Chronomotion Website: http://www.apertus.org/en/chronomotion
The head uses DC motors with optical encoders on both axis. It will maintain its knowledge of its current axis position until the head looses power (running out of batteries or turning it off).
The optical encoders are light sensitive so leaving the battery cover open and letting light from the outside fall onto the motor will lead to problems with the encoded position.
The encoders on both axis are extremely accurate (16777216 steps for one turn[360°]) with one step accounting for just 0.000021°. The heads internal GOTO commands (which Chronomotion triggers) are far less accurate with around 0.2° though.
A Chronomotion controlled GOTO routine could be implemented that would achieve far higher accuracy though at slower positioning speed. So far the accuracy provided by the heads internal GOTO commands was more than enough for shooting repeatable timelapse motion control sequences though.
Chronomotion shoots time lapse sequences in Shoot-Move-Shoot (SMS) mode only. Continous motion modes could be implemented if there is the requirement though.
Select a COM port (in my case COM9 is the USB Serial adapter) and press the "Connect" Button.
You should see Serial commands being sent and received in Terminal. This means everything connected properly and you can use all other buttons/commands.
Note: The head will maintain its knowledge of its current axis position until it looses power (running out of batteries or turning it off). Once the head is power cycled it will re-initialize at 0.0° for both pan and title axis.
If you need to realign the head to a specific absolute position after it lost power use the position indicator on the tilt axis and a compass for the pan axis:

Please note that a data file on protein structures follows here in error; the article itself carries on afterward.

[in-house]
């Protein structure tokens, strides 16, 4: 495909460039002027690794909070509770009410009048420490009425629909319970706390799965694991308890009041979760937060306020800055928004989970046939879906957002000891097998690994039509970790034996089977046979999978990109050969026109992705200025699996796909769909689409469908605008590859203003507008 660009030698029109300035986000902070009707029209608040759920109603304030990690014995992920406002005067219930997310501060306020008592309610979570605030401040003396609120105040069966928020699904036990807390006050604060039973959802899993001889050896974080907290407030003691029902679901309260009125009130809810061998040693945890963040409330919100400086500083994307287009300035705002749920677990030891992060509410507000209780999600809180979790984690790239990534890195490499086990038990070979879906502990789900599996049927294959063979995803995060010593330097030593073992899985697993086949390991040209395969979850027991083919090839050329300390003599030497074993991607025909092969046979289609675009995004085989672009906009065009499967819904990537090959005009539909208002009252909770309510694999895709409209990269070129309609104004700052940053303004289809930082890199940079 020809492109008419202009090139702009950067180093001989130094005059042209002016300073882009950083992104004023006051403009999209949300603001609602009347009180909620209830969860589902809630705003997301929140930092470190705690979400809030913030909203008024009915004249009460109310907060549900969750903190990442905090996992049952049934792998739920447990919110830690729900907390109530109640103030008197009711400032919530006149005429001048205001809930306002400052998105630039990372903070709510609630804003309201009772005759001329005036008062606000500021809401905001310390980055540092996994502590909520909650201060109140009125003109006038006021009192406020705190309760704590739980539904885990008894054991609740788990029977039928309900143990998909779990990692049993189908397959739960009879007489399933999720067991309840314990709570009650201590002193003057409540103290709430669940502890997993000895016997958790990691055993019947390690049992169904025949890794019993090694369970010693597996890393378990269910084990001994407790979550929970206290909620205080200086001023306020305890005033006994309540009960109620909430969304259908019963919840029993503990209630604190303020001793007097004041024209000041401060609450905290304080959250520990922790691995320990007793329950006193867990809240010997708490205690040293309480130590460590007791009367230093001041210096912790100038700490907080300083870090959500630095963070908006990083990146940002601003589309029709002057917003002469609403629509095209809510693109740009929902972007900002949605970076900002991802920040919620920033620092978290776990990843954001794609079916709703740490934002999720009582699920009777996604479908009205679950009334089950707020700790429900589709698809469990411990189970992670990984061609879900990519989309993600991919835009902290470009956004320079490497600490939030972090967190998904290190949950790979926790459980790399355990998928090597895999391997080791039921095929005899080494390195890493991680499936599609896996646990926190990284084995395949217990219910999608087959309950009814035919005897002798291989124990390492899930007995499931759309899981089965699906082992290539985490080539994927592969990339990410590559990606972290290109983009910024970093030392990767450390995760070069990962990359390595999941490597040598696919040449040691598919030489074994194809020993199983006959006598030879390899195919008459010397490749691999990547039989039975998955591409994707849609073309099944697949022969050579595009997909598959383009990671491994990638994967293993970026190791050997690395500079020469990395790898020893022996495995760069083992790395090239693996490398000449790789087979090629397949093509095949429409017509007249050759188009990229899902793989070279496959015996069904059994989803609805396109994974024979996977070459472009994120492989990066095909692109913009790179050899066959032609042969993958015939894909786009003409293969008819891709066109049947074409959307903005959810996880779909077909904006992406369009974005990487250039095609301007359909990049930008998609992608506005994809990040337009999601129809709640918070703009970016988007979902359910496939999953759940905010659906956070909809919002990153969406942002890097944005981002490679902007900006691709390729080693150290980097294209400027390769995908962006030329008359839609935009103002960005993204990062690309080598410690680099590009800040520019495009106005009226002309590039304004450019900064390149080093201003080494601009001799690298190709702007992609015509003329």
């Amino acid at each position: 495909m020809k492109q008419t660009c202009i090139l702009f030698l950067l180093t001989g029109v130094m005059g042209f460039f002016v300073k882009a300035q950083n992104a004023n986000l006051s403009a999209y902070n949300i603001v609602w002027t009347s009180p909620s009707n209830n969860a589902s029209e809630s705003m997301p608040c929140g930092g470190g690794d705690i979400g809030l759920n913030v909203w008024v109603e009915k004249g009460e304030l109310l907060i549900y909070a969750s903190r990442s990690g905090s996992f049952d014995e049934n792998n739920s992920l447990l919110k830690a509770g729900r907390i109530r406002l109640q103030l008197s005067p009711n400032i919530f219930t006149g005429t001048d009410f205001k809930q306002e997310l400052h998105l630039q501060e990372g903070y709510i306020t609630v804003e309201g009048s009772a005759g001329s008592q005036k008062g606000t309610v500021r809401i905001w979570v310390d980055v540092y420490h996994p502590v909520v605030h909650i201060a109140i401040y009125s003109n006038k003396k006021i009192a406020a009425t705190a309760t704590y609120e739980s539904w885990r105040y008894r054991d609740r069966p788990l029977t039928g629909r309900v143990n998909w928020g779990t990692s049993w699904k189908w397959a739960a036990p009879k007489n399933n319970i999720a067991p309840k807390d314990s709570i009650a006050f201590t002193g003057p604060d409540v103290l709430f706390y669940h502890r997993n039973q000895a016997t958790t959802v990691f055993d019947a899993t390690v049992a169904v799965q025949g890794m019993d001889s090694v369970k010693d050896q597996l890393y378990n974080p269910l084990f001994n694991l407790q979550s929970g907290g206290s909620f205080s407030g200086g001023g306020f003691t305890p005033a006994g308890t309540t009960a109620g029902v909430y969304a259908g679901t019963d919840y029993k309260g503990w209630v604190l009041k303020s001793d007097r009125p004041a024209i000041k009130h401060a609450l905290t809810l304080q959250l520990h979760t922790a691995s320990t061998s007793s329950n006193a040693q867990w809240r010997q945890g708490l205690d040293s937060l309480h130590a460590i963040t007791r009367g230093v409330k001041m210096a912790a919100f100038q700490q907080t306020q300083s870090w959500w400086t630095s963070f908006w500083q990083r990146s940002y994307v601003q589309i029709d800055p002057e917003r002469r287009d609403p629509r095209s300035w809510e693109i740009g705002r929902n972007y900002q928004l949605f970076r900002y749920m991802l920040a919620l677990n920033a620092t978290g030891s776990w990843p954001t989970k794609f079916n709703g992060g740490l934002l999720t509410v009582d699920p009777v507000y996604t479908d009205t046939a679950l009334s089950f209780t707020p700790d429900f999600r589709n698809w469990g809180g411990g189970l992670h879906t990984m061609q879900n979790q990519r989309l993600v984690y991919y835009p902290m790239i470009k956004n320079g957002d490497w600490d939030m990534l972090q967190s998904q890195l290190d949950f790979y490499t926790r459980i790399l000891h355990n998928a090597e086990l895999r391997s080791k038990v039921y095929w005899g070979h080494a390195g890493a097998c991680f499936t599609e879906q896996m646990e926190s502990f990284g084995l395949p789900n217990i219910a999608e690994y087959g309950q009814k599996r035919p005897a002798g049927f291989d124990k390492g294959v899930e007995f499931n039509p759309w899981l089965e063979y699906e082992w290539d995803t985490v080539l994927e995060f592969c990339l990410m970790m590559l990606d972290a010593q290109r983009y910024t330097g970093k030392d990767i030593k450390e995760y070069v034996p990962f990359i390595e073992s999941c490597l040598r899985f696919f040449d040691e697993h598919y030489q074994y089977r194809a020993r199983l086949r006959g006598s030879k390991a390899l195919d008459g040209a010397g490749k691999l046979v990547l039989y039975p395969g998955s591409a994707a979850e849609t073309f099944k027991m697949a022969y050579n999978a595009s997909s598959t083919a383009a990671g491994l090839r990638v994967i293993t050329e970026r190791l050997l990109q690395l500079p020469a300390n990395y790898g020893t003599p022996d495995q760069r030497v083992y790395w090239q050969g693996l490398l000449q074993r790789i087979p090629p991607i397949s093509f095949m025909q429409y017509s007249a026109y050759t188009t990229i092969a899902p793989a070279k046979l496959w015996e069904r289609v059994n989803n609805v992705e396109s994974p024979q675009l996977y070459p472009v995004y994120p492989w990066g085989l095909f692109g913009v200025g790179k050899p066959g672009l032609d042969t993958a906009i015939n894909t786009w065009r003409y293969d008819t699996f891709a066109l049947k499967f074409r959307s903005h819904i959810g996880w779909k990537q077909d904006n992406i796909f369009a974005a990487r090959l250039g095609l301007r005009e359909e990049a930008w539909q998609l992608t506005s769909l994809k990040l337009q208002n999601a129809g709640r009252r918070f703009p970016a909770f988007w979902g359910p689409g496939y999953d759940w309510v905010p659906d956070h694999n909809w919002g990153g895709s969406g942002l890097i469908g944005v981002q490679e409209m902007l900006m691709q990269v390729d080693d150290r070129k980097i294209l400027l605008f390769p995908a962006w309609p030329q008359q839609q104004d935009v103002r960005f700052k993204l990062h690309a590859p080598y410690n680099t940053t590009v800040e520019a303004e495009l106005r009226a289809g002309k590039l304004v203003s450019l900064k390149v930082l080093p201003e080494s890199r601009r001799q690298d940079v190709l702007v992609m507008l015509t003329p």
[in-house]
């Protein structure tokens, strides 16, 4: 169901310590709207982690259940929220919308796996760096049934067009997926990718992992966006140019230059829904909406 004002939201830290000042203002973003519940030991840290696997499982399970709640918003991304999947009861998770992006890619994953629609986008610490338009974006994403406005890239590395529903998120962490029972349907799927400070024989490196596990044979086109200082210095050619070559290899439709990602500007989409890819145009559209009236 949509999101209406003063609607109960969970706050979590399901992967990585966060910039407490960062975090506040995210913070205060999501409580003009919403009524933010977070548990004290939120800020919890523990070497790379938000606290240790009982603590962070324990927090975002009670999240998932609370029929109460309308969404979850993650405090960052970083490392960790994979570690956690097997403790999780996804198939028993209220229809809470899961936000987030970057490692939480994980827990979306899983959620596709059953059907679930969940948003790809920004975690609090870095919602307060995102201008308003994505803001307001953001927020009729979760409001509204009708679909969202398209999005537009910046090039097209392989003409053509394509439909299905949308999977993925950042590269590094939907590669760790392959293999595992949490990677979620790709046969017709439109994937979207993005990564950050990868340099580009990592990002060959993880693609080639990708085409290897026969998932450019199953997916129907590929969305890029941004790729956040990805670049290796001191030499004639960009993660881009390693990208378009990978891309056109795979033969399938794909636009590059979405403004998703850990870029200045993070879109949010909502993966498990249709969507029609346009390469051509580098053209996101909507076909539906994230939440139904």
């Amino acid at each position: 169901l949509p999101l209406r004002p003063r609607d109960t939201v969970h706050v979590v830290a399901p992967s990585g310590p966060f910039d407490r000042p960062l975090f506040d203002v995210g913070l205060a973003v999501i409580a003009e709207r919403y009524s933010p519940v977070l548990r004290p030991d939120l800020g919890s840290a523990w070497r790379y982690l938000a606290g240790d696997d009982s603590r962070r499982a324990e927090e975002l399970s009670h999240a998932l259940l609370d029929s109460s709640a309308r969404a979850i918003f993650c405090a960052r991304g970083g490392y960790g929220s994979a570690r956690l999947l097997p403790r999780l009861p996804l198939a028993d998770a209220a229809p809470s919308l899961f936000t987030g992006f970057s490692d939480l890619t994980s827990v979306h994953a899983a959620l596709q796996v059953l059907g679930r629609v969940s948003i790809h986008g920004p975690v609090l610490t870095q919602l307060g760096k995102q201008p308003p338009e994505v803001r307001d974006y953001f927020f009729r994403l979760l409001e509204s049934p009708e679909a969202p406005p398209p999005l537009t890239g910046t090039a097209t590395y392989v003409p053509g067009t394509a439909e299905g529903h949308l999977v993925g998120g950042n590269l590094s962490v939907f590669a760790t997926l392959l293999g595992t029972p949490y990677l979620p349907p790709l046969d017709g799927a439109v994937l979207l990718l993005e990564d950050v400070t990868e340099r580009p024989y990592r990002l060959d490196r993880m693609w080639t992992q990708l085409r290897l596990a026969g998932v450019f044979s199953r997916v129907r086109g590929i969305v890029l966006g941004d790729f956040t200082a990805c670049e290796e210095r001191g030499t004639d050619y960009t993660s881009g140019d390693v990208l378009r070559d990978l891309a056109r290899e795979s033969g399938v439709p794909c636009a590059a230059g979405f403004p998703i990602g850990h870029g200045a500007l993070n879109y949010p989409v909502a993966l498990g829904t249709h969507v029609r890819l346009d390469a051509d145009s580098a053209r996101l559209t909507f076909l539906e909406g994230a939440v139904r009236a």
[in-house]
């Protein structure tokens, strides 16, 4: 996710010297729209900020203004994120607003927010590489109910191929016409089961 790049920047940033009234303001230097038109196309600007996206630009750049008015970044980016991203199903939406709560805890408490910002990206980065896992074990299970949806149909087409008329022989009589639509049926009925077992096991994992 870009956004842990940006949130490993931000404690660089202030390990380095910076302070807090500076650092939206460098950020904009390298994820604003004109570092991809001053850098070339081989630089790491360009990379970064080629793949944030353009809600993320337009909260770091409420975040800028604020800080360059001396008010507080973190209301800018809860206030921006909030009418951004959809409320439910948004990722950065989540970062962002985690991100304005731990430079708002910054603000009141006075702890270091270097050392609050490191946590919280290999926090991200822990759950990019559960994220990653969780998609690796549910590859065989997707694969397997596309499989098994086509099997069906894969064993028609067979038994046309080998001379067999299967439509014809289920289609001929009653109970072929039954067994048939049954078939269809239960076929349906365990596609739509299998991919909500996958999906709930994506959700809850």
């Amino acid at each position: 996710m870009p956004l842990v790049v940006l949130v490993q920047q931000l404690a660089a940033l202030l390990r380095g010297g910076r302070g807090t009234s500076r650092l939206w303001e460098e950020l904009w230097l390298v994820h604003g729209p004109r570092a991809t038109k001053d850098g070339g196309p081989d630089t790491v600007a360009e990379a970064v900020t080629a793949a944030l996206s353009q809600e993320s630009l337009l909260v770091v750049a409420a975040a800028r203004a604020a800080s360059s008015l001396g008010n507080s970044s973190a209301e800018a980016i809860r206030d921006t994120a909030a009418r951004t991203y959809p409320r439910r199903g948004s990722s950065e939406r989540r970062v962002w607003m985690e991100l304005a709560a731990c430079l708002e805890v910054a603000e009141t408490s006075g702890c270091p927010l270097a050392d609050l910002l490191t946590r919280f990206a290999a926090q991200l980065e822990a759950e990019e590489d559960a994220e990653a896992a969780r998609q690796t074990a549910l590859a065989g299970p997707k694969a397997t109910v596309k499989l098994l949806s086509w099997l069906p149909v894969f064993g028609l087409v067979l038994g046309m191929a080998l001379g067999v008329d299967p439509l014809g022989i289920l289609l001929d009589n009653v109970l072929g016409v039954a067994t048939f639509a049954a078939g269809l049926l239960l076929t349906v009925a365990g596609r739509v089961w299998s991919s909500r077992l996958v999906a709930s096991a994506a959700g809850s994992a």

For even higher accuracy I recommend to use the mounted camera and compare its frame content in live view mode to the reference images of an earlier time lapse (if it is a repeated motion sequence).
Move the head to a specific position in degrees as fast as possible. This is especially handy if you want to restart a complex motion control sequence and want to move the head back to its start position.
This uses the heads internal GOTO function which has an accuracy of around 0.2° (the head could achieve higher accuracy - its built for telescopes mind you) but not with this GOTO function. The 0.2° are more than good enough for shooting time-lapse sequences. For details see the General Information section above.
The GOTO command can be started and interrupted [stopped] on both axes individually.
This is the heart of Chronomotion and the reason the software was created after all.
You can create complex motion curves for both pan and tilt axis with an unlimited number of frames and keyframes with Bezier curves.
How often the camera shutter is released is controlled by the field "Shutter Period [seconds]".
In the motion graph area a blue dot under the time indicator represents one shutter release
The blue line CTI (current time indicator) snaps to every shutter release moment and displays the axis position of this shutter release of the currently shown curve (pan or tilt) in degrees.
Adding Keyframes: Double Click into the graph area to create a new keyframe
Keyframes support Drag & Drop
For manual editing of keyframes use the buttons above the graph area:
A complex motion control time lapse sequence is called "animation" in this context since it is set up and run in a very similar way as in 3D animation or compositing software.
The red line indicates the current time in the animation while it is being shot.
Currently there is no way to pause/resume an animation sequence or start at a specific position in the sequence.